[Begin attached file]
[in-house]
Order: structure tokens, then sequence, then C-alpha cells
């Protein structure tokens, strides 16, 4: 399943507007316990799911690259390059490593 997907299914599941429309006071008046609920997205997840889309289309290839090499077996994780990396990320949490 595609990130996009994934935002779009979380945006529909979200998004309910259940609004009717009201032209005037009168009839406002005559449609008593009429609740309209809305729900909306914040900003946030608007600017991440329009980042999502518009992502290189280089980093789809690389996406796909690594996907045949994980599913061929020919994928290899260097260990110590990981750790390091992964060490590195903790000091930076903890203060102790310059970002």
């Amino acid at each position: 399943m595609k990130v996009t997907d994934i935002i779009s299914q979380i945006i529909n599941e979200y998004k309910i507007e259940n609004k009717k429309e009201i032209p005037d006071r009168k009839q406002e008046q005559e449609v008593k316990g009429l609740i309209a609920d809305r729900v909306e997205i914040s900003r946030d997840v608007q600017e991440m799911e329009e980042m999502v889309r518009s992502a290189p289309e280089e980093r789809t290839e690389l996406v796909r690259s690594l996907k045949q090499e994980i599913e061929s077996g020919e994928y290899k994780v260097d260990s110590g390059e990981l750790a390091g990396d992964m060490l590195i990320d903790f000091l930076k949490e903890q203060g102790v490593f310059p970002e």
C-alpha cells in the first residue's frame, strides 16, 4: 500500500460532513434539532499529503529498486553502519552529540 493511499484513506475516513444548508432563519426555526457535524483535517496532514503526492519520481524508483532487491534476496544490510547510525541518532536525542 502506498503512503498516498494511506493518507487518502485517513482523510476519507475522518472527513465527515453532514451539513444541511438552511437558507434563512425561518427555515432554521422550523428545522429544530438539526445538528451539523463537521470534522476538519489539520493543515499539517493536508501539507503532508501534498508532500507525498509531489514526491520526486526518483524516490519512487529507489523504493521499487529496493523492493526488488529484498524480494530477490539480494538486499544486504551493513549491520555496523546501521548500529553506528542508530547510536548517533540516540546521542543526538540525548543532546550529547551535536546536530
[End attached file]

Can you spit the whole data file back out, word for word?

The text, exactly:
[in-house]
Order: structure tokens, then sequence, then C-alpha cells
């Protein structure tokens, strides 16, 4: 399943507007316990799911690259390059490593 997907299914599941429309006071008046609920997205997840889309289309290839090499077996994780990396990320949490 595609990130996009994934935002779009979380945006529909979200998004309910259940609004009717009201032209005037009168009839406002005559449609008593009429609740309209809305729900909306914040900003946030608007600017991440329009980042999502518009992502290189280089980093789809690389996406796909690594996907045949994980599913061929020919994928290899260097260990110590990981750790390091992964060490590195903790000091930076903890203060102790310059970002």
């Amino acid at each position: 399943m595609k990130v996009t997907d994934i935002i779009s299914q979380i945006i529909n599941e979200y998004k309910i507007e259940n609004k009717k429309e009201i032209p005037d006071r009168k009839q406002e008046q005559e449609v008593k316990g009429l609740i309209a609920d809305r729900v909306e997205i914040s900003r946030d997840v608007q600017e991440m799911e329009e980042m999502v889309r518009s992502a290189p289309e280089e980093r789809t290839e690389l996406v796909r690259s690594l996907k045949q090499e994980i599913e061929s077996g020919e994928y290899k994780v260097d260990s110590g390059e990981l750790a390091g990396d992964m060490l590195i990320d903790f000091l930076k949490e903890q203060g102790v490593f310059p970002e």
C-alpha cells in the first residue's frame, strides 16, 4: 500500500460532513434539532499529503529498486553502519552529540 493511499484513506475516513444548508432563519426555526457535524483535517496532514503526492519520481524508483532487491534476496544490510547510525541518532536525542 502506498503512503498516498494511506493518507487518502485517513482523510476519507475522518472527513465527515453532514451539513444541511438552511437558507434563512425561518427555515432554521422550523428545522429544530438539526445538528451539523463537521470534522476538519489539520493543515499539517493536508501539507503532508501534498508532500507525498509531489514526491520526486526518483524516490519512487529507489523504493521499487529496493523492493526488488529484498524480494530477490539480494538486499544486504551493513549491520555496523546501521548500529553506528542508530547510536548517533540516540546521542543526538540525548543532546550529547551535536546536530